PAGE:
US begins clinical trial of investigational vaccine for coronavirus
Supported by a global coalition founded by India and Norway, the US has begun the phase one clinical trial of an investigational vaccine designed to protect against the coronavirus disease, which has claimed the lives of over 7,000 people globally.
The trial began at the Kaiser Permanente Washington Health Research Institute (KPWHRI) in Seattle as the first participant received the investigational vaccine.
"I'm pleased to report that a vaccine candidate has begun the phase one clinical trial. This is one of the fastest vaccine development launches in history. Not even close. We're also racing to develop antiviral therapies and other treatments," Trump told reporters at a White House news conference on Monday.
The National Institute of Allergy and Infectious Diseases (NIAID), part of the National Institutes of Health (NIH), is funding the trial. The open-label trial will enrol 45 healthy adult volunteers aged 18 to 55 years over approximately six weeks.
"Finding a safe and effective vaccine to prevent infection with SARS-CoV-2 is an urgent public health priority," said NIAID Director Anthony S Fauci.
"The Phase 1 study, launched in record speed, is an important first step towards achieving that goal," he said.
According to the NIH, the study is evaluating different doses of the experimental vaccine for safety and its ability to induce an immune response in participants. This is the first of multiple steps in the clinical trial process for evaluating the potential benefit of the vaccine.
The vaccine is called mRNA-1273 and was developed by the NIAID scientists and their collaborators at the biotechnology company Moderna, Inc., based in Cambridge, Massachusetts.
The Coalition for Epidemic Preparedness Innovations (CEPI) supported the manufacturing of the vaccine candidate for the Phase 1 clinical trial, the NIH said.
Conceived in 2015, CEPI was founded in Davos in 2017 by the governments of Norway and India, the Bill & Melinda Gates Foundation, the Wellcome Trust, and the World Economic Forum.
According to its website, CEPI has so far secured $760 million toward its $1 billion funding target, with multi-year funding from Norway, the UK, Germany, Japan, Canada, Ethiopia, Australia, the Bill & Melinda Gates Foundation, and Wellcome.
Among its 12 voting members are Cherry Gagandeep Kang from Christian Medical College Vellore and Rajeev Venkayya Vaccine Business Unit, Takeda Pharmaceutical Company Limited. Indian Soumya Swaminathan is a non-voting member and represents the World Health Organization (WHO) in the Board.
Early this week, CEPI, the organisation set up to accelerate the development of vaccines against emerging infectious diseases, made an urgent call for $2 billion to support the development of a vaccine against the virus responsible for COVID-19.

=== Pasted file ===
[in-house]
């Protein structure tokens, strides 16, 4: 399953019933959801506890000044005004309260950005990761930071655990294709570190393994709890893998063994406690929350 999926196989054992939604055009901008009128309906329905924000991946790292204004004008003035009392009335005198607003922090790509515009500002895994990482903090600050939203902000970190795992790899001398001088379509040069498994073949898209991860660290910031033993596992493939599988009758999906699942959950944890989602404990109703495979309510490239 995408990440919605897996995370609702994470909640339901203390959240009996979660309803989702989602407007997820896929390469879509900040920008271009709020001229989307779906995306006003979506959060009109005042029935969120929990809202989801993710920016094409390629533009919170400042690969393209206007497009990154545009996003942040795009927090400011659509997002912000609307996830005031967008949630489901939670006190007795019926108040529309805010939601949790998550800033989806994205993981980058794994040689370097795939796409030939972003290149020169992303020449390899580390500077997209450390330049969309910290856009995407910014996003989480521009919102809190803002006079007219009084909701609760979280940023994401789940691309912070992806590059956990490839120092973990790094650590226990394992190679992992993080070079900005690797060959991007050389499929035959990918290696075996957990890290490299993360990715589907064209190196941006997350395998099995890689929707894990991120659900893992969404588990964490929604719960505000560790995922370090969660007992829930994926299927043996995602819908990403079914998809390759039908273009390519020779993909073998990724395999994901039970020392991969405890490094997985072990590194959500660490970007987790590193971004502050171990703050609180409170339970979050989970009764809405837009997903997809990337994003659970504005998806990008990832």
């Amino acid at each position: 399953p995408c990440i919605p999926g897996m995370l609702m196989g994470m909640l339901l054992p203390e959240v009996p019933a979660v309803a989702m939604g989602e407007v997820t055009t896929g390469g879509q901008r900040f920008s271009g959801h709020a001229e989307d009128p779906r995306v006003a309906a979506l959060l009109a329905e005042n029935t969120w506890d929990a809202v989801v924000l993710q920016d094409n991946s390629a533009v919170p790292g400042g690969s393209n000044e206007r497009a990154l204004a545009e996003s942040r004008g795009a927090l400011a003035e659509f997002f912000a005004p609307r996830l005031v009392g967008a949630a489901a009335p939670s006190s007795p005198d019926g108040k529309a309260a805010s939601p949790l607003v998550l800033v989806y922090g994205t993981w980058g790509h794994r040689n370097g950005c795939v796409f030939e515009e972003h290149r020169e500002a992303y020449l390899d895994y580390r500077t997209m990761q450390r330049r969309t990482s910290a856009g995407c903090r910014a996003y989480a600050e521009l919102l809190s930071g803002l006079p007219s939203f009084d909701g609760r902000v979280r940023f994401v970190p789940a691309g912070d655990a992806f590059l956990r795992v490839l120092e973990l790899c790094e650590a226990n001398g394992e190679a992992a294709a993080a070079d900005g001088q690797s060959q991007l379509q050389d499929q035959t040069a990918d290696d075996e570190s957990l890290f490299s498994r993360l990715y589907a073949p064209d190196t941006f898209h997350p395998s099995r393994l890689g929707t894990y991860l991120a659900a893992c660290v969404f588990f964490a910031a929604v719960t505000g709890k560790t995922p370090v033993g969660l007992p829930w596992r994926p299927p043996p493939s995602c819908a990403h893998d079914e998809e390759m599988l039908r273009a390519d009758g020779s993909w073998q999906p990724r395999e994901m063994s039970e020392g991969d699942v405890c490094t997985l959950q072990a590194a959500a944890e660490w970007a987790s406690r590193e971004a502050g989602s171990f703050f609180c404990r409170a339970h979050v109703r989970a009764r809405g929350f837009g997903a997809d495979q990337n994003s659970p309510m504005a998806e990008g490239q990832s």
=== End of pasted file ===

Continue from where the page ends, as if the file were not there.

In a statement, the NIH said that infection with SARS-CoV-2, the virus that causes COVID-19, can cause a mild to severe respiratory illness and include symptoms of fever, cough and shortness of breath.
The number of deaths due to coronavirus has passed 7,000 worldwide. More than 175,530 cases have been recorded in 145 countries.
COVID-19 cases were first identified in December 2019 in China's Wuhan in Hubei province. As of March 15, the WHO has reported 153,517 cases of COVID-19 and 5,735 deaths worldwide. More than 2,800 confirmed COVID-19 cases and 58 deaths have been reported in the United States as of March 15, according to the Centers for Disease Control and Prevention (CDC).
"Currently, no approved vaccines exist to prevent infection with SARS-CoV-2," the NIH said, adding that investigational vaccine was developed using a genetic platform called mRNA (messenger RNA).
The investigational vaccine directs the body's cells to express a virus protein that, it is hoped, will elicit a robust immune response. The mRNA-1273 vaccine has shown promise in animal models, and this is the first trial to examine it in humans, it said.
Scientists at NIAID's Vaccine Research Center (VRC) and Moderna were able to quickly develop mRNA-1273 because of prior studies of related coronaviruses that cause severe acute respiratory syndrome (SARS) and Middle East respiratory syndrome (MERS).
The Phase 1 trial is led by Lisa A Jackson, MD, senior investigator at KPWHRI. Study participants will receive two doses of the vaccine via intramuscular injection in the upper arm approximately 28 days apart. Each participant will be assigned to receive a 25 microgram (mcg), 100 mcg or 250 mcg dose at both vaccinations, with 15 people in each dose cohort, according to a statement.
The first four participants will receive one injection with the low dose, and the next four participants will receive the 100 mcg dose. Investigators will review safety data before vaccinating the remaining participants in the 25 and 100 mcg dose groups and before participants receive their second vaccinations. Another safety review will be done before participants are enrolled in the 250 mcg cohort.
"This work is critical to national efforts to respond to the threat of this emerging virus. We are prepared to conduct this important trial because of our experience as an NIH clinical trials center since 2007," Dr Jackson said.
(Edited by Megha Reddy)